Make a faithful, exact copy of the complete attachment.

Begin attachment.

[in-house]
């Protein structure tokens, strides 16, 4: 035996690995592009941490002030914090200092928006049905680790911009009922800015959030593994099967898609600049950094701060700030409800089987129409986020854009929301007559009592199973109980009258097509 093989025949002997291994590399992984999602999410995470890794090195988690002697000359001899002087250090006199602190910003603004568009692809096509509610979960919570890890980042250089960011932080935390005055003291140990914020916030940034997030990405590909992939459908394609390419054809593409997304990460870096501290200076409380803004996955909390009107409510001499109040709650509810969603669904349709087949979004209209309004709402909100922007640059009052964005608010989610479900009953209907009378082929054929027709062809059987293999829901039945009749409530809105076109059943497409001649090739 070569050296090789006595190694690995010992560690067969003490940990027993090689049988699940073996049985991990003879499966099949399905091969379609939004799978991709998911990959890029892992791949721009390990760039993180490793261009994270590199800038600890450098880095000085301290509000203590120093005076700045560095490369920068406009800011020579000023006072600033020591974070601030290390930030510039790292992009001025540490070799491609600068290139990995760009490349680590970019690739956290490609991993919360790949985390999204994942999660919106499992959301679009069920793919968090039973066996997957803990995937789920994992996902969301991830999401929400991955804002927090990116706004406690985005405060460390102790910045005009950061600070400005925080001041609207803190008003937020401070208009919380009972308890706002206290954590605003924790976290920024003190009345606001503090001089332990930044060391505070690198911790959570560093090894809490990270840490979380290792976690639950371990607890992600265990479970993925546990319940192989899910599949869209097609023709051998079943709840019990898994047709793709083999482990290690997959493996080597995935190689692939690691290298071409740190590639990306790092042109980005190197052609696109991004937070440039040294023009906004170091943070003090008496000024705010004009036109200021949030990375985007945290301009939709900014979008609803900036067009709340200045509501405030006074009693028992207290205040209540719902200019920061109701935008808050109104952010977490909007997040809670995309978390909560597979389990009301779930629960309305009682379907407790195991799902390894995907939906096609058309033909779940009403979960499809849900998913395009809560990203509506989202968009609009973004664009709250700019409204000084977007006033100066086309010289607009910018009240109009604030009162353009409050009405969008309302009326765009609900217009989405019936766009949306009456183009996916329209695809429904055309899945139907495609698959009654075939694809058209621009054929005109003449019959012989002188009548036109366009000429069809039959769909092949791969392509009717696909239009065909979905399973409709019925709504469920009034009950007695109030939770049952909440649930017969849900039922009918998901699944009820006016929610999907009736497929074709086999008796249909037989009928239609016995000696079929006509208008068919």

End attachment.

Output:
[in-house]
């Protein structure tokens, strides 16, 4: 035996690995592009941490002030914090200092928006049905680790911009009922800015959030593994099967898609600049950094701060700030409800089987129409986020854009929301007559009592199973109980009258097509 093989025949002997291994590399992984999602999410995470890794090195988690002697000359001899002087250090006199602190910003603004568009692809096509509610979960919570890890980042250089960011932080935390005055003291140990914020916030940034997030990405590909992939459908394609390419054809593409997304990460870096501290200076409380803004996955909390009107409510001499109040709650509810969603669904349709087949979004209209309004709402909100922007640059009052964005608010989610479900009953209907009378082929054929027709062809059987293999829901039945009749409530809105076109059943497409001649090739 070569050296090789006595190694690995010992560690067969003490940990027993090689049988699940073996049985991990003879499966099949399905091969379609939004799978991709998911990959890029892992791949721009390990760039993180490793261009994270590199800038600890450098880095000085301290509000203590120093005076700045560095490369920068406009800011020579000023006072600033020591974070601030290390930030510039790292992009001025540490070799491609600068290139990995760009490349680590970019690739956290490609991993919360790949985390999204994942999660919106499992959301679009069920793919968090039973066996997957803990995937789920994992996902969301991830999401929400991955804002927090990116706004406690985005405060460390102790910045005009950061600070400005925080001041609207803190008003937020401070208009919380009972308890706002206290954590605003924790976290920024003190009345606001503090001089332990930044060391505070690198911790959570560093090894809490990270840490979380290792976690639950371990607890992600265990479970993925546990319940192989899910599949869209097609023709051998079943709840019990898994047709793709083999482990290690997959493996080597995935190689692939690691290298071409740190590639990306790092042109980005190197052609696109991004937070440039040294023009906004170091943070003090008496000024705010004009036109200021949030990375985007945290301009939709900014979008609803900036067009709340200045509501405030006074009693028992207290205040209540719902200019920061109701935008808050109104952010977490909007997040809670995309978390909560597979389990009301779930629960309305009682379907407790195991799902390894995907939906096609058309033909779940009403979960499809849900998913395009809560990203509506989202968009609009973004664009709250700019409204000084977007006033100066086309010289607009910018009240109009604030009162353009409050009405969008309302009326765009609900217009989405019936766009949306009456183009996916329209695809429904055309899945139907495609698959009654075939694809058209621009054929005109003449019959012989002188009548036109366009000429069809039959769909092949791969392509009717696909239009065909979905399973409709019925709504469920009034009950007695109030939770049952909440649930017969849900039922009918998901699944009820006016929610999907009736497929074709086999008796249909037989009928239609016995000696079929006509208008068919």